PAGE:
Overall, an automatic enrollment feature means the plan/plan sponsor is making some choices for the participant. For some employers/employees this makes sense. For others, it can feel too parental/protective.

The choice to include automatic enrollment can also be purely practical – as a way to help pass nondiscrimination testing. Other options include setting up safe harbor employer contributions. Safe harbor contributions can be set up as a minimum matching contribution or a minimum percentage of compensation. Automatic enrollment can also be combined with a safe harbor employer contribution.

Types of Automatic Enrollment

Automatic enrollment can be set up in numerous ways. The plan document will need to set the basic ground rules. There are 3 basic ground rules that typically need to be specified:

  1. What is the default contribution amount? Typically, default contributions are a percentage of compensation. Percentages typically vary from 1% - 10%, with 3% being the most common. Note that most retirement experts suggest deferring at least 10% of income for retirement.
  2. Who is subject to automatic enrollment? Auto-enrollment typically applies to all employees as of the effective date or just employees hired after the effective date.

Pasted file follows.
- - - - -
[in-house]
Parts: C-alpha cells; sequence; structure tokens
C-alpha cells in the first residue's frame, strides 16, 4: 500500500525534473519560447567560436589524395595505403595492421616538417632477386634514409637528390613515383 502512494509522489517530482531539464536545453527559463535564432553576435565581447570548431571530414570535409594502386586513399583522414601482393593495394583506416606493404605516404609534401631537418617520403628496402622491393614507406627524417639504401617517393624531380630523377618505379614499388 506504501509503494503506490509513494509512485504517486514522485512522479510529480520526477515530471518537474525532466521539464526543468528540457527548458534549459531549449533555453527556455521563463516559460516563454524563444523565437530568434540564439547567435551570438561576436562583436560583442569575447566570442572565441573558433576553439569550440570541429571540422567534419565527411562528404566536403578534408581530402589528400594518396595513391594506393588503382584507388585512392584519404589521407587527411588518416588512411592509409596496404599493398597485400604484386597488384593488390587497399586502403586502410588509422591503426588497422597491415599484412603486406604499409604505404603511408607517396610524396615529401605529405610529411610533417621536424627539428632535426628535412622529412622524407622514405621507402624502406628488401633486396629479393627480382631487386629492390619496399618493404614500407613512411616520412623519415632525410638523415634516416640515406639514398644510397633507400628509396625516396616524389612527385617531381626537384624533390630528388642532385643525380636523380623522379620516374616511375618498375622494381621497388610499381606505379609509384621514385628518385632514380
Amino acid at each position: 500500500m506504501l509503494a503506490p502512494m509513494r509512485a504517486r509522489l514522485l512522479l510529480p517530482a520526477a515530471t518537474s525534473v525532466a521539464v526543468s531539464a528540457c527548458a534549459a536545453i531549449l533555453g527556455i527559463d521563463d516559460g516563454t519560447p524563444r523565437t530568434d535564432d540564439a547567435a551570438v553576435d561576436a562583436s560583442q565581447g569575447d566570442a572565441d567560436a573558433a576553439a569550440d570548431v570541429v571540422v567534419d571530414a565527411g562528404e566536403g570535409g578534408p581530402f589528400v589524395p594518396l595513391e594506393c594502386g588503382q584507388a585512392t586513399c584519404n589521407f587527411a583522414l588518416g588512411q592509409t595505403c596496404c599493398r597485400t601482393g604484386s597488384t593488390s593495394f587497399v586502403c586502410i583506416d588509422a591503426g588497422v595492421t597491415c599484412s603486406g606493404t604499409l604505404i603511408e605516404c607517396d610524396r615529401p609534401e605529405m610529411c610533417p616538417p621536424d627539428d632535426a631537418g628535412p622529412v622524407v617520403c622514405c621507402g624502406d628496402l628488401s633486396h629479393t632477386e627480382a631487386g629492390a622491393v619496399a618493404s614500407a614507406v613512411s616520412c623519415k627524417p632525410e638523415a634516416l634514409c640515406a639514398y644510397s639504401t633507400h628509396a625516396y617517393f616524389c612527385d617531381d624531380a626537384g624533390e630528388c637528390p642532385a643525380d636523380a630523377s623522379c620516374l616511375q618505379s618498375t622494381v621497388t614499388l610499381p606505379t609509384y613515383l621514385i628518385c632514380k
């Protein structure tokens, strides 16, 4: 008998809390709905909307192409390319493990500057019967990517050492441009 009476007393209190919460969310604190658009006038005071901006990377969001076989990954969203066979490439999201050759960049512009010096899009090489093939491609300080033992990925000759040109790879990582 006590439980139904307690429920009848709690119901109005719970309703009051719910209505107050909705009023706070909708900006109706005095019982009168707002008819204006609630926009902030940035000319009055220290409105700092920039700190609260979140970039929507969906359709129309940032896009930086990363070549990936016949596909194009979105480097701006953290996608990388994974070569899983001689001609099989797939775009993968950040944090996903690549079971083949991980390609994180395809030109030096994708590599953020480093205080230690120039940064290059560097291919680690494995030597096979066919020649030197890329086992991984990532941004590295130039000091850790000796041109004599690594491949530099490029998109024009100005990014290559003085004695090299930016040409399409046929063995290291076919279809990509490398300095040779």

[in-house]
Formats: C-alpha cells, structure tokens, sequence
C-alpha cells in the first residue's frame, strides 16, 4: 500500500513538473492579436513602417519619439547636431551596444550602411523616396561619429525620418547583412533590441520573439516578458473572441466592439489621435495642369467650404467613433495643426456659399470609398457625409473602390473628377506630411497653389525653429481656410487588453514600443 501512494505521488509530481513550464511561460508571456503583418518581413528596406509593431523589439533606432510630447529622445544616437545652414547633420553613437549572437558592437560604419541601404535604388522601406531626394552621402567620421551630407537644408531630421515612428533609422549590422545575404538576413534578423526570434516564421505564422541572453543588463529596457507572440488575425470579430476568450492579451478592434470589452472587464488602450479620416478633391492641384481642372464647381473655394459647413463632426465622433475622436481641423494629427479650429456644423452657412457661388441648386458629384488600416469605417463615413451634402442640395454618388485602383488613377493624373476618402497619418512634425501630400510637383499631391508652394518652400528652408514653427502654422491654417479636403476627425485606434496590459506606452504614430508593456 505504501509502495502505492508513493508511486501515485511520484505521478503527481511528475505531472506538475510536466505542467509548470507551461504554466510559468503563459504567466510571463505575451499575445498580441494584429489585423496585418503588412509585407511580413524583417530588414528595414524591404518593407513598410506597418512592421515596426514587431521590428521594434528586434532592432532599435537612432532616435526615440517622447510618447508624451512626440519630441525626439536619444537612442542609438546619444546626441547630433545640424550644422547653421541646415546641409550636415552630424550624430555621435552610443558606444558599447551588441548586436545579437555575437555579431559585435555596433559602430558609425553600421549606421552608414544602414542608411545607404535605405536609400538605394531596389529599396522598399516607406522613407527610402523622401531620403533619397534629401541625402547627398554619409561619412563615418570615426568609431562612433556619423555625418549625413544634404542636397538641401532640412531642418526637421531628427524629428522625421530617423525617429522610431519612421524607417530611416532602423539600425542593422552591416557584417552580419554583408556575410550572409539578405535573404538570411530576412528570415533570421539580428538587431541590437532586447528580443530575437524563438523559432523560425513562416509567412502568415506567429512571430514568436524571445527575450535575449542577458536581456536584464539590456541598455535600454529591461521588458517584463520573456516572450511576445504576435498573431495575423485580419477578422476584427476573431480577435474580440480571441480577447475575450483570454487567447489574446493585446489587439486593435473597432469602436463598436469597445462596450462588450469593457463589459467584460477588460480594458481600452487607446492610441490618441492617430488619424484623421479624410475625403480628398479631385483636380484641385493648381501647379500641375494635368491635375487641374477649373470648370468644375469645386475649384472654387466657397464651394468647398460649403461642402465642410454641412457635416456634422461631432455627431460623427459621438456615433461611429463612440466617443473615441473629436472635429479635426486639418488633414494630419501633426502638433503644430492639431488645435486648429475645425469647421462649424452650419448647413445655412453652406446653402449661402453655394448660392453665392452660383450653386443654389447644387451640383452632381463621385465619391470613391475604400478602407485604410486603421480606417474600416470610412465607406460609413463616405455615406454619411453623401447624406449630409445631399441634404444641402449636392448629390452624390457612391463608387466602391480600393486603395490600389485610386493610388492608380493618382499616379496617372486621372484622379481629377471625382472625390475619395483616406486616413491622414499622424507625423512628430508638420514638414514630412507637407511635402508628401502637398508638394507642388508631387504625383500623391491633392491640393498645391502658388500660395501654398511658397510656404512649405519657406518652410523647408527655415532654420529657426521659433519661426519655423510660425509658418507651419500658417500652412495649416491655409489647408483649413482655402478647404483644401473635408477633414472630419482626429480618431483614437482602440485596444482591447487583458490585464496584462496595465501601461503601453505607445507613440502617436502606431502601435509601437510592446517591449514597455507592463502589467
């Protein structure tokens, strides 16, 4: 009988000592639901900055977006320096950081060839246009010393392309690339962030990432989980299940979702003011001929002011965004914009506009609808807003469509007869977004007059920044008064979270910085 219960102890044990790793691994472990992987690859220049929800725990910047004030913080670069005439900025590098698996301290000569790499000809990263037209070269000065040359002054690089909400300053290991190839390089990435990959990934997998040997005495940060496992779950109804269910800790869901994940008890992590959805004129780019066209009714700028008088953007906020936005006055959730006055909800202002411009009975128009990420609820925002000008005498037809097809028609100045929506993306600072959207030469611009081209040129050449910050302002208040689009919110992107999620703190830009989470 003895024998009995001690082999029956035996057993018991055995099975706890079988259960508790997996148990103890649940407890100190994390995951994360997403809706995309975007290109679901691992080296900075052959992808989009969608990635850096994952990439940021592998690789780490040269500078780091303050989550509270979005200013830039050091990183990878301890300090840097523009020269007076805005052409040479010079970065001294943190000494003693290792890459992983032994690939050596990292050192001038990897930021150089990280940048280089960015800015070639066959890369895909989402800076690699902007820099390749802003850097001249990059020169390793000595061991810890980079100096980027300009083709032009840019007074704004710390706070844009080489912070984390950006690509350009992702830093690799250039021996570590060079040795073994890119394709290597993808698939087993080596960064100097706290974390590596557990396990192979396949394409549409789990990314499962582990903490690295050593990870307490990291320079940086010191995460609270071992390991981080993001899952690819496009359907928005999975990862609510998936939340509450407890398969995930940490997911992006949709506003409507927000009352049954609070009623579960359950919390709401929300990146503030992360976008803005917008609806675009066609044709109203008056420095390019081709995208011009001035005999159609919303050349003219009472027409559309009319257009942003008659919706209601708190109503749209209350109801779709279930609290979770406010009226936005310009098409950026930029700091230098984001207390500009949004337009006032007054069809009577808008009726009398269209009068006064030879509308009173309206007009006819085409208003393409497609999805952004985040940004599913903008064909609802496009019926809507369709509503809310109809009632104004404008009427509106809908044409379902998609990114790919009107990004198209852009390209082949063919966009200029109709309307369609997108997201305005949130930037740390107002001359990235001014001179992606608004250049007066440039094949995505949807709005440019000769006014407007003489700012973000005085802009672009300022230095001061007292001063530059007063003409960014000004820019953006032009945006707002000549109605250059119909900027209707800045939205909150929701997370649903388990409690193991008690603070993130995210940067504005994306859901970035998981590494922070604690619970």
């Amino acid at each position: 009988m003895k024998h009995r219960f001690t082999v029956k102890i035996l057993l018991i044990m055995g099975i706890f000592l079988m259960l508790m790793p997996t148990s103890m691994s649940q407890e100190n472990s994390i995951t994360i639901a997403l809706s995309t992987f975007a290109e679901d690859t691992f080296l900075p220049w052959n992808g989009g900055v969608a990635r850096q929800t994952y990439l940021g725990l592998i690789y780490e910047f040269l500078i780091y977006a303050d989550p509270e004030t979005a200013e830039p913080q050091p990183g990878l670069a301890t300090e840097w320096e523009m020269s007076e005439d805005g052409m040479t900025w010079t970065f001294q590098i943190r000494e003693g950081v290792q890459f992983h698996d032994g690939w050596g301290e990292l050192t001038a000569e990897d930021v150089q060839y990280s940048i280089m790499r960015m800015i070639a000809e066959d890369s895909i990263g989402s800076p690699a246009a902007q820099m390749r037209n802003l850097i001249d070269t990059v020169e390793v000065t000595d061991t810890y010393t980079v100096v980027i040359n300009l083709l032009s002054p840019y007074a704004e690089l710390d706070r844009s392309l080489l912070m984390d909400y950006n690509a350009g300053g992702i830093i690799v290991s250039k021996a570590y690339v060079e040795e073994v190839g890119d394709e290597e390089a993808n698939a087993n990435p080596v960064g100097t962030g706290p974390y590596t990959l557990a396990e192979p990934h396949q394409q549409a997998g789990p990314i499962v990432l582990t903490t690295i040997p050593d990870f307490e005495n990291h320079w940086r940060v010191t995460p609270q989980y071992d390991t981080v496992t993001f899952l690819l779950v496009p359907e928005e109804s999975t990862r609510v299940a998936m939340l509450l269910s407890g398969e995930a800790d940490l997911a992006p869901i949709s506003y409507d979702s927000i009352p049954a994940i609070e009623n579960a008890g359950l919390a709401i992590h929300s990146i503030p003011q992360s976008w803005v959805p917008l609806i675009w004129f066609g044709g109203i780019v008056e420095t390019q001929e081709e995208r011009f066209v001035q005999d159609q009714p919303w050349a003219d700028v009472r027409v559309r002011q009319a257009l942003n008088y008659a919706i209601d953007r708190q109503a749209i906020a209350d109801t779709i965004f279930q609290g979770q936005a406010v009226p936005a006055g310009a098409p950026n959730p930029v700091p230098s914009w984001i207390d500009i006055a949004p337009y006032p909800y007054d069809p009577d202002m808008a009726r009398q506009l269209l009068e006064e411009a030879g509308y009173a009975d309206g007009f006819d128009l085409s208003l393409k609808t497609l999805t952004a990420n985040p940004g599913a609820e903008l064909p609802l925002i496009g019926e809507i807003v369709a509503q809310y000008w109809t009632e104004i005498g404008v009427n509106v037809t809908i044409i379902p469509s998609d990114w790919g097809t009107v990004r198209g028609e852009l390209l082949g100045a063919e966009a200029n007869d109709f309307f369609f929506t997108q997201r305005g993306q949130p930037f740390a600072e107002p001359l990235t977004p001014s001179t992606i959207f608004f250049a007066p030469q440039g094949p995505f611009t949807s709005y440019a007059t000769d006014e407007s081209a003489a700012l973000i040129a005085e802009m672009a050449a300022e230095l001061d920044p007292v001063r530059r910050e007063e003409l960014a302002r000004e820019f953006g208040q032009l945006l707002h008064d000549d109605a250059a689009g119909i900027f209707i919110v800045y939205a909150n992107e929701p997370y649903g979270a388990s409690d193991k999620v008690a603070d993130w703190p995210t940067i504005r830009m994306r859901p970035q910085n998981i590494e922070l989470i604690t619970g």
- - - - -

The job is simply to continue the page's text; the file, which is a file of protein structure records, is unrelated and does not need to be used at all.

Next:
3. Does the automatic enrollment amount increase with time? Automatic enrollment can be set up to increase each year or other period of time. The increases could apply to all employees or just those who have not opted out of the program. Automatic increases will tend to greatly increase the complication of administering an automatic enrollment program.

Policies and procedures can fill in the gaps and can change with circumstances and time as necessary. Details like deadlines to opt out of automatic enrollment could be specified in the document or left to administrative procedures. It is also possible to set up an arrangement that allows employees to opt out of automatic enrollment for a short period of time (up to 90 days) after it has begun and receive a refund of contributions that were made to the plan on their behalf.

Notice and Other Requirements

No matter what type of automatic enrollment program is offered, employees must have notice of the automatic enrollment program. If automatic enrollment is combined with a safe harbor program, the notice must be provided annually within certain time-frames. Participants must have an effective opportunity to elect to receive an amount in cash or have that amount contributed by the employer to the plan. Failures tend to arise from not timely following a participant’s request to opt out of automatic enrollment – or failing to implement automatic enrollment for a new employee.


Many factors will determine how an automatic enrollment plan is designed. Your plan document may limit the way the automatic enrollment program can be set up. The employee population will help determine how complex the program can or should be. The employer’s desire and ability to manage an automatic enrollment program will also play a large part of the analysis.